Right now, Saturn is in the constellation Leo and shines fairly brightly at about magnitude 1, about the same brightness as the star Regulus which marks the heart of the lion. It rises around midnight local time right now, and is high enough to observe a couple of hours later. You can find sky maps at Your Sky and Heavens Above, and you can read more about the ring plane crossing on the NASA news page, and on Alan Dyer’s astronomy page.
And I have to add: this isn’t merely a curiosity; there is scientific value to this event. Telescopes can focus on the planet and see things otherwise hidden in the glare of the very bright rings. Faint moons, the existence of material above and below the ring plane, features on Saturn itself: all these can be easier to see without the icy, reflective ring particles blasting out light. It’s funny. Saturn is the most beautiful planet in the solar system through a telescope because of those rings, but it may be the most scientifically interesting when we can’t see them at all.
1) The new Carnival of Space is up at Lab Lemming’s tent, and it’s a BIG tent.
2) Emily has news that Phobos is a bit lighter than previously thought. What a pile.
3) Emily also has some nifty new MESSENGER images explained. I’ve been too lazy to deal with that.
4) This is dumb. So why did it make me smile so much? Oh right: I’m a dork.
It’s a (Bruce) banner moment for NASA’s new Fermi satellite: it’s found a pulsar that emits only gamma rays.
Brief background: when a massive star explode, its core collapses. If it has enough mass, the core shrinks down into a black hole. If it doesn’t have quite that much oomph (if it has about 1 – 2.8 times the mass of the Sun) it forms a weird object called a neutron star. As massive as a star but only a few kilometers across, a neutron star is incredibly dense, rapidly rotating, and has a magnetic field intense enough to give you an MRI from a million kilometers away.
OK, I made that last one up, but in fact it sounds about right. The point: neutron stars are seriously awesome, right on the edge of matter as we understand it.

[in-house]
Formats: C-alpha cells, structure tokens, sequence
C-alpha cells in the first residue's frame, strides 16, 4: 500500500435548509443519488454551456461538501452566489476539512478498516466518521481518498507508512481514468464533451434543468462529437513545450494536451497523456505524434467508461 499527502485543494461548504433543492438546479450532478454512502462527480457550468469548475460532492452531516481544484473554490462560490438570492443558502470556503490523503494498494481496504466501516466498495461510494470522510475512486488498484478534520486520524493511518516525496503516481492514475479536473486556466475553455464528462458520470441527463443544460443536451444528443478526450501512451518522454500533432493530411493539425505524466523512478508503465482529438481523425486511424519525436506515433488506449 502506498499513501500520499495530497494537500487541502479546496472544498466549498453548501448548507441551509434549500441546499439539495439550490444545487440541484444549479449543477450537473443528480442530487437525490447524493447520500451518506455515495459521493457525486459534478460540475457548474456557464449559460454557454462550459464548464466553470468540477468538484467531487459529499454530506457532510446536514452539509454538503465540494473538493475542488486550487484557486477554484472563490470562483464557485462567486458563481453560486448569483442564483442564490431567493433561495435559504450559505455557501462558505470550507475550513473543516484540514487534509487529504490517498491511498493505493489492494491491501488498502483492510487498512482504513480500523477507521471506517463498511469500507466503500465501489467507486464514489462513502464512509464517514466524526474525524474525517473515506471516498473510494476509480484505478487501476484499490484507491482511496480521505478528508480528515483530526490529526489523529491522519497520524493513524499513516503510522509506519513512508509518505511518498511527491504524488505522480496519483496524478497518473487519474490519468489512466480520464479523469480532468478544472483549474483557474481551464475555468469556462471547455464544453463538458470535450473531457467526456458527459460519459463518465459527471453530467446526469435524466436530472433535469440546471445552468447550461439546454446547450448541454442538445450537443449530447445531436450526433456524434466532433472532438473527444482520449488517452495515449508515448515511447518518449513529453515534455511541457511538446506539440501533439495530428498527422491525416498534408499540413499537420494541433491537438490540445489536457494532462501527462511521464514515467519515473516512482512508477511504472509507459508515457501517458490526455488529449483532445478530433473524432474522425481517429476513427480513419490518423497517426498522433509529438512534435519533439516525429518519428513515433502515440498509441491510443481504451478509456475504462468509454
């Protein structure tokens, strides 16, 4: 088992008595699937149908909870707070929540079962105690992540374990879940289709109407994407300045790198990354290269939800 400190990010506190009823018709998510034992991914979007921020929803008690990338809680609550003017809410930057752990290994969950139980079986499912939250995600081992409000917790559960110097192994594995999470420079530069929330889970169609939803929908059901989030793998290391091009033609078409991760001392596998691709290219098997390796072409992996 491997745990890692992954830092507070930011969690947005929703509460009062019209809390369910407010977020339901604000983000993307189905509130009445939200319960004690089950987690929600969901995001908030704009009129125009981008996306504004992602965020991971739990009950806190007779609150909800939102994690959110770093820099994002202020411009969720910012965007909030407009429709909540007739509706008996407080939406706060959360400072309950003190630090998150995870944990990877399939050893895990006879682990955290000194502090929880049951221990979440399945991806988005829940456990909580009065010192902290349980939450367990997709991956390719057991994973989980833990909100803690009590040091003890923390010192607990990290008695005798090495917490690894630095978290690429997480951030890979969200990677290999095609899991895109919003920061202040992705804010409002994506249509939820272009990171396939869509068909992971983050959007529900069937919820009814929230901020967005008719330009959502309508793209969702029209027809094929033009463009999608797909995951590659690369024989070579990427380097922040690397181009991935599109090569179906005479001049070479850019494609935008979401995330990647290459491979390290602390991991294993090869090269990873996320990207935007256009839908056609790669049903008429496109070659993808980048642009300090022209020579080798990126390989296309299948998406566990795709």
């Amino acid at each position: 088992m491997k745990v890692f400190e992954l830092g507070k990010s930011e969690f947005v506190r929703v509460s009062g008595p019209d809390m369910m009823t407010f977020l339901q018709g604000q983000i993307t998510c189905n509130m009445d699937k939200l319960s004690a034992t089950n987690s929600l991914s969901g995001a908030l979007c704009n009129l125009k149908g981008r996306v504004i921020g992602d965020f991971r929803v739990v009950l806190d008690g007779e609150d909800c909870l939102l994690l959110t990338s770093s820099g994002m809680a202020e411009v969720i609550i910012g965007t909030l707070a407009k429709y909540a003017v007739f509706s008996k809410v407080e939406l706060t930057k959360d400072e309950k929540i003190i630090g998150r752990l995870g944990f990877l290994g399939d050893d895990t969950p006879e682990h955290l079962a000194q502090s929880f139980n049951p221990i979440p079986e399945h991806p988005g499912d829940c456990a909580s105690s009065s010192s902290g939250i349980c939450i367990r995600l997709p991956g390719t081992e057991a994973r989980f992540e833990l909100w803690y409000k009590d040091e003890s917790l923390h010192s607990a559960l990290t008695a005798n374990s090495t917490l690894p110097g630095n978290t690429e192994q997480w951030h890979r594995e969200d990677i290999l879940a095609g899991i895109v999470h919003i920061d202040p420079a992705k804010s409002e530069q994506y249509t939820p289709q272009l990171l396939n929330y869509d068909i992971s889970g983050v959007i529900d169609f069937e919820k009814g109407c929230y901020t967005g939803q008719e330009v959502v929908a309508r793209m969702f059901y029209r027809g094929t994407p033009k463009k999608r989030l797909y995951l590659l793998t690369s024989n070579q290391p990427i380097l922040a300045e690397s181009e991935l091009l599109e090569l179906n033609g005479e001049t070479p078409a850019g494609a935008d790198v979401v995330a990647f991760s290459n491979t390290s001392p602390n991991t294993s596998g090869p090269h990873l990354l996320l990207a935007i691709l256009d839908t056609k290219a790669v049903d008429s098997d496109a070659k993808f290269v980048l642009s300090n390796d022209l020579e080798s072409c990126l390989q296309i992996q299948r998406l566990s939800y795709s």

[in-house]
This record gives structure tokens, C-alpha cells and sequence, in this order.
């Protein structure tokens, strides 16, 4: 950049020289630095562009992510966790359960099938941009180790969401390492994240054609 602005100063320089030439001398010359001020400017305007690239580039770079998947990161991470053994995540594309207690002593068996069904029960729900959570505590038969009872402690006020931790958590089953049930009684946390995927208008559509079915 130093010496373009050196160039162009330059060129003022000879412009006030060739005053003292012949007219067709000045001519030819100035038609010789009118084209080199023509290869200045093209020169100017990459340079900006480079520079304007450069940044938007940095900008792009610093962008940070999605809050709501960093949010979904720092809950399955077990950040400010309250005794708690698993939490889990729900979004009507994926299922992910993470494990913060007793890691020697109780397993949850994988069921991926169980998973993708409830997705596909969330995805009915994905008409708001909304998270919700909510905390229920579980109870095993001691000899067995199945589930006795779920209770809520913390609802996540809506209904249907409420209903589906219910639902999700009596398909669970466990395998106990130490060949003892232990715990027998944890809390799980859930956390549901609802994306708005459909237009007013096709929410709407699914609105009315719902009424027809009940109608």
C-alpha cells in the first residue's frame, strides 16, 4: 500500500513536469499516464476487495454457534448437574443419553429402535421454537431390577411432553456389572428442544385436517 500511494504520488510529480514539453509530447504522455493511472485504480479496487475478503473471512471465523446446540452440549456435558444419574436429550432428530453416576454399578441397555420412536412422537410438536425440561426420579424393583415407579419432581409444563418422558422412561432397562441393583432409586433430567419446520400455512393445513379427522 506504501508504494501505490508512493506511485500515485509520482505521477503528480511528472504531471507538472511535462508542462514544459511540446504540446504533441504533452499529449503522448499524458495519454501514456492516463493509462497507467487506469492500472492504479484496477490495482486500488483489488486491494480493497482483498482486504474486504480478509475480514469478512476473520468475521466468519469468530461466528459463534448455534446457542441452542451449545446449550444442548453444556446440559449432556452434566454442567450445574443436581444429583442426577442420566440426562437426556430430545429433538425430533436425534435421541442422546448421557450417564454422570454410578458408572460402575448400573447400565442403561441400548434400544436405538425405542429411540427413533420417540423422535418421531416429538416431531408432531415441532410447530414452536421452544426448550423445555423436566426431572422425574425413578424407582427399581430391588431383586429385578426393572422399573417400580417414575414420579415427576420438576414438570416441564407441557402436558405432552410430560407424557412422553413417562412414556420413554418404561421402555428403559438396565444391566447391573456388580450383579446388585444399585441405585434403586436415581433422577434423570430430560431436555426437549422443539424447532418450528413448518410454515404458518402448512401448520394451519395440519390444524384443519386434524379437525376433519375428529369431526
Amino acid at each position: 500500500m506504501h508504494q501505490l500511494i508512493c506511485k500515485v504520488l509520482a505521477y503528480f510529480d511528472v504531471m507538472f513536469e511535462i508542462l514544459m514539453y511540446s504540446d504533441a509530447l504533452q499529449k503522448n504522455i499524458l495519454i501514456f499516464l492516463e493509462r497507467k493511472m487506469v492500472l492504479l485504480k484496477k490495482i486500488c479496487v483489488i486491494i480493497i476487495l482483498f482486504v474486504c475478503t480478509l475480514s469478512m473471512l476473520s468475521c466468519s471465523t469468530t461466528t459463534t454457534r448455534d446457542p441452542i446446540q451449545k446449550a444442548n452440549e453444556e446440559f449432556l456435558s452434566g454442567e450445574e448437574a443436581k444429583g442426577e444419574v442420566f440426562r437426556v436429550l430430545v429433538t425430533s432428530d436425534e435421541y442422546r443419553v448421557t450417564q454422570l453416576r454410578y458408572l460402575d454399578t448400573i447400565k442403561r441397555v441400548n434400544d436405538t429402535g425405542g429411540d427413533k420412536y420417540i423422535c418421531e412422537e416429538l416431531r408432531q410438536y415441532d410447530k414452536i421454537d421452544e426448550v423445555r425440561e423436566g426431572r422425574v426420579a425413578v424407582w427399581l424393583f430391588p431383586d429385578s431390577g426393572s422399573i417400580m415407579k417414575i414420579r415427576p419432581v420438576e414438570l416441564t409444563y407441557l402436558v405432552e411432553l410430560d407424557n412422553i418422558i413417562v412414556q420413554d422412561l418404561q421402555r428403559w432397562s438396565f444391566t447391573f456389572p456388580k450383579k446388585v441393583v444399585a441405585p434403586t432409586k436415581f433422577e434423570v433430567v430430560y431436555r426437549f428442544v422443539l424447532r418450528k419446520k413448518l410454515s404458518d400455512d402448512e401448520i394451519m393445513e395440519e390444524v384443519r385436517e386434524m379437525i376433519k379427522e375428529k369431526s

The supercharged magnetic field channels a tremendously powerful flow of energy away from the star in twin beams like a lighthouse. And, like a lighthouse, as the star rotates these beams sweep around. If they’re aimed at Earth we see a pair of pulses every time the star spins around once. So, duh, we call these special neutron stars pulsars. You can see a way cool animation of this on NASA’s Conceptual Image Lab web page.
Usually, the beams from these pulsars contain light from all (or nearly all) across the electromagnetic spectrum. We seem them in radio waves, visible light, ultraviolet, even X-rays and some in gamma rays. The processes that create these beams are pretty fierce and weird, and the type of light emitted depends on the process. However, in general, if we see high energy light (like X- and gamma rays) from a pulsar, we tend to see it in lower energy light (optical and radio) as well.
But Fermi found an oddball! Located about 4600 light years away in the constellation of Cepheus, CTA-1 is a supernova remnant, the expanding debris from an exploding star. But that expanding junk is only from the outer layers of the detonated star: the core collapsed down into a neutron star, and that’s what Fermi detected. This newly discovered gamma-ray-only pulsar spins three times per second — think on that; an object with the mass of an entire star spinning at that rate! — and is blasting out gamma radiation with 1000 times the Sun’s entire energy output.
And all of it in super-high energy invisible gamma rays. The Hulk has nothing on this pulsar.
Actually, let’s pause for just a sec. Is it sunny outside? Good. Go outside, and hold your hand up. Feel the warmth? That’s just a bit of optical light warming your hand. Now think about how much energy is falling over the entire Earth itself, a gazillion times the size of your hand. Now think about how much energy the Sun is emitting in all directions; the entire Earth only intercepts about one-two billionths of that light. Now think about one thousand times that much energy. Now think of all that energy being only in the form of DNA-shattering gamma rays.
Yeah, now you’re getting it. This object is seriously freaky.
We know of about 1800 pulsars, and all of them emit radio waves. All but this guy. It’s a brand new category of object (well, a sub category, but still), a new character on the cosmic stage. But why does it only emit gamma rays? Hey, good question. I don’t know the answer (and the press release doesn’t say, in fact). I suspect the answer right now is, we don’t know. This object was only discovered a little while ago, and worse, gamma rays are really difficult to study. That’s why we launched Fermi in the first place! Worse even than that, without being able to look at this object in radio, optical, or any other form of light really hobbles our ability to study it.
For now, I think we’ll have to rely on Fermi’s observations and then look at theoretical models. I imagine there will be astronomers all over the world pouncing on this, trying to figure out how the magnetic fields of the star can be so choosy (maybe they’re elitist).
But until then, as usual, I have to wonder: if we only just now found this object, what the heck else is floating around out there just waiting for us to find?
Pulsar image credit: NASA.